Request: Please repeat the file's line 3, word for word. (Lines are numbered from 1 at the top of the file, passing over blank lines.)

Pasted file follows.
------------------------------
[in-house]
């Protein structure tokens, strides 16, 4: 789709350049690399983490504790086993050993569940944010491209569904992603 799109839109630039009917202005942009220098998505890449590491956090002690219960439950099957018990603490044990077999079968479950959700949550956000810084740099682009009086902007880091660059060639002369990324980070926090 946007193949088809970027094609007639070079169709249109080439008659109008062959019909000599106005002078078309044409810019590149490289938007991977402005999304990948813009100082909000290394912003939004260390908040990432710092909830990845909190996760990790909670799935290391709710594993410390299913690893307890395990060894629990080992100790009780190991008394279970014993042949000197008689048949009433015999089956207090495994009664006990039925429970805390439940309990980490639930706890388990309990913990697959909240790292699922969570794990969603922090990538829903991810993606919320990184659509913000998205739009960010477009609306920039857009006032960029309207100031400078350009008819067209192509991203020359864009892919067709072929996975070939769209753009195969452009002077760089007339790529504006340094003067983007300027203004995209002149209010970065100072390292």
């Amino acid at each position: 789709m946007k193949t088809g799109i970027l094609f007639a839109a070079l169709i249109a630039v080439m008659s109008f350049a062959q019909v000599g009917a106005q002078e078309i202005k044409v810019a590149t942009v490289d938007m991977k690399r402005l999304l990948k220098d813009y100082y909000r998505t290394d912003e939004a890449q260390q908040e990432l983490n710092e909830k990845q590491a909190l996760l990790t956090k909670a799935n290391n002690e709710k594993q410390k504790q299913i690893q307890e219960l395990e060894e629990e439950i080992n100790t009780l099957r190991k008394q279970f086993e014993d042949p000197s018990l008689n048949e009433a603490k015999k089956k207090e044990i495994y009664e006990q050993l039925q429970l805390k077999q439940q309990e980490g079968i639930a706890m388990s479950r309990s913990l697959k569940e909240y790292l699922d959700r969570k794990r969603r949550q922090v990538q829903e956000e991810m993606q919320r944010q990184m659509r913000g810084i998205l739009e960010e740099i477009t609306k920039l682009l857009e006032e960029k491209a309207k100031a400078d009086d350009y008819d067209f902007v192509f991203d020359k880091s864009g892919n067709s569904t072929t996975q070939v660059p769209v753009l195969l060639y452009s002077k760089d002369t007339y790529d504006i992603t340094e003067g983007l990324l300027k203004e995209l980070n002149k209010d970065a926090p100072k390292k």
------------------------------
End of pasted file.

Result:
């Amino acid at each position: 789709m946007k193949t088809g799109i970027l094609f007639a839109a070079l169709i249109a630039v080439m008659s109008f350049a062959q019909v000599g009917a106005q002078e078309i202005k044409v810019a590149t942009v490289d938007m991977k690399r402005l999304l990948k220098d813009y100082y909000r998505t290394d912003e939004a890449q260390q908040e990432l983490n710092e909830k990845q590491a909190l996760l990790t956090k909670a799935n290391n002690e709710k594993q410390k504790q299913i690893q307890e219960l395990e060894e629990e439950i080992n100790t009780l099957r190991k008394q279970f086993e014993d042949p000197s018990l008689n048949e009433a603490k015999k089956k207090e044990i495994y009664e006990q050993l039925q429970l805390k077999q439940q309990e980490g079968i639930a706890m388990s479950r309990s913990l697959k569940e909240y790292l699922d959700r969570k794990r969603r949550q922090v990538q829903e956000e991810m993606q919320r944010q990184m659509r913000g810084i998205l739009e960010e740099i477009t609306k920039l682009l857009e006032e960029k491209a309207k100031a400078d009086d350009y008819d067209f902007v192509f991203d020359k880091s864009g892919n067709s569904t072929t996975q070939v660059p769209v753009l195969l060639y452009s002077k760089d002369t007339y790529d504006i992603t340094e003067g983007l990324l300027k203004e995209l980070n002149k209010d970065a926090p100072k390292k």